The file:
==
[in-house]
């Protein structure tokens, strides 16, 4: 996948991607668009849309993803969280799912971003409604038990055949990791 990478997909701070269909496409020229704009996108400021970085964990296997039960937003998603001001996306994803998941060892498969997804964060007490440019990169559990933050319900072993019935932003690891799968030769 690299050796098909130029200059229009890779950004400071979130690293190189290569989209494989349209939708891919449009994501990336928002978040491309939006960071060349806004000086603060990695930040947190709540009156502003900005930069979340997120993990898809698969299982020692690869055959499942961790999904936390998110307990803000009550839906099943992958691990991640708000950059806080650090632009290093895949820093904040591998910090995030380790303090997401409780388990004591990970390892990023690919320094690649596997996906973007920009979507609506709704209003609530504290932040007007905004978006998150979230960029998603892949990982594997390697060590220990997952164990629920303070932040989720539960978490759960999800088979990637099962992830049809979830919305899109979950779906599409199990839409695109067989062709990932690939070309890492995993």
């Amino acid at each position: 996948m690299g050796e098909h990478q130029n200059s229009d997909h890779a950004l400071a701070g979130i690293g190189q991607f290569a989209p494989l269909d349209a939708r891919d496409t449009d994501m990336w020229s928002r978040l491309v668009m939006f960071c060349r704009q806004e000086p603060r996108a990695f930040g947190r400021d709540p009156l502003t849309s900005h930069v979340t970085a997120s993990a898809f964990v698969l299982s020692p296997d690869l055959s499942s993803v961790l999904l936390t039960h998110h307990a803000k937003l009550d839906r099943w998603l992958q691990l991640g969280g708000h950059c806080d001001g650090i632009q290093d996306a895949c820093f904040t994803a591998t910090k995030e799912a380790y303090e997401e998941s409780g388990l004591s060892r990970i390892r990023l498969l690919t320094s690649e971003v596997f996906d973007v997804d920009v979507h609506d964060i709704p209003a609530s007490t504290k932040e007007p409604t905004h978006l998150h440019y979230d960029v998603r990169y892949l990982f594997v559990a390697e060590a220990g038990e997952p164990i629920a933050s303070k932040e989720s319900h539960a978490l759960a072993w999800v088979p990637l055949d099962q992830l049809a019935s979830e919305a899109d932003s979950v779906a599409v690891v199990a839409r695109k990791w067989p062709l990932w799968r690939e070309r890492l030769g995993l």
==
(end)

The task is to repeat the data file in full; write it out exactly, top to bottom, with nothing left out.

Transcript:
[in-house]
């Protein structure tokens, strides 16, 4: 996948991607668009849309993803969280799912971003409604038990055949990791 990478997909701070269909496409020229704009996108400021970085964990296997039960937003998603001001996306994803998941060892498969997804964060007490440019990169559990933050319900072993019935932003690891799968030769 690299050796098909130029200059229009890779950004400071979130690293190189290569989209494989349209939708891919449009994501990336928002978040491309939006960071060349806004000086603060990695930040947190709540009156502003900005930069979340997120993990898809698969299982020692690869055959499942961790999904936390998110307990803000009550839906099943992958691990991640708000950059806080650090632009290093895949820093904040591998910090995030380790303090997401409780388990004591990970390892990023690919320094690649596997996906973007920009979507609506709704209003609530504290932040007007905004978006998150979230960029998603892949990982594997390697060590220990997952164990629920303070932040989720539960978490759960999800088979990637099962992830049809979830919305899109979950779906599409199990839409695109067989062709990932690939070309890492995993």
């Amino acid at each position: 996948m690299g050796e098909h990478q130029n200059s229009d997909h890779a950004l400071a701070g979130i690293g190189q991607f290569a989209p494989l269909d349209a939708r891919d496409t449009d994501m990336w020229s928002r978040l491309v668009m939006f960071c060349r704009q806004e000086p603060r996108a990695f930040g947190r400021d709540p009156l502003t849309s900005h930069v979340t970085a997120s993990a898809f964990v698969l299982s020692p296997d690869l055959s499942s993803v961790l999904l936390t039960h998110h307990a803000k937003l009550d839906r099943w998603l992958q691990l991640g969280g708000h950059c806080d001001g650090i632009q290093d996306a895949c820093f904040t994803a591998t910090k995030e799912a380790y303090e997401e998941s409780g388990l004591s060892r990970i390892r990023l498969l690919t320094s690649e971003v596997f996906d973007v997804d920009v979507h609506d964060i709704p209003a609530s007490t504290k932040e007007p409604t905004h978006l998150h440019y979230d960029v998603r990169y892949l990982f594997v559990a390697e060590a220990g038990e997952p164990i629920a933050s303070k932040e989720s319900h539960a978490l759960a072993w999800v088979p990637l055949d099962q992830l049809a019935s979830e919305a899109d932003s979950v779906a599409v690891v199990a839409r695109k990791w067989p062709l990932w799968r690939e070309r890492l030769g995993l």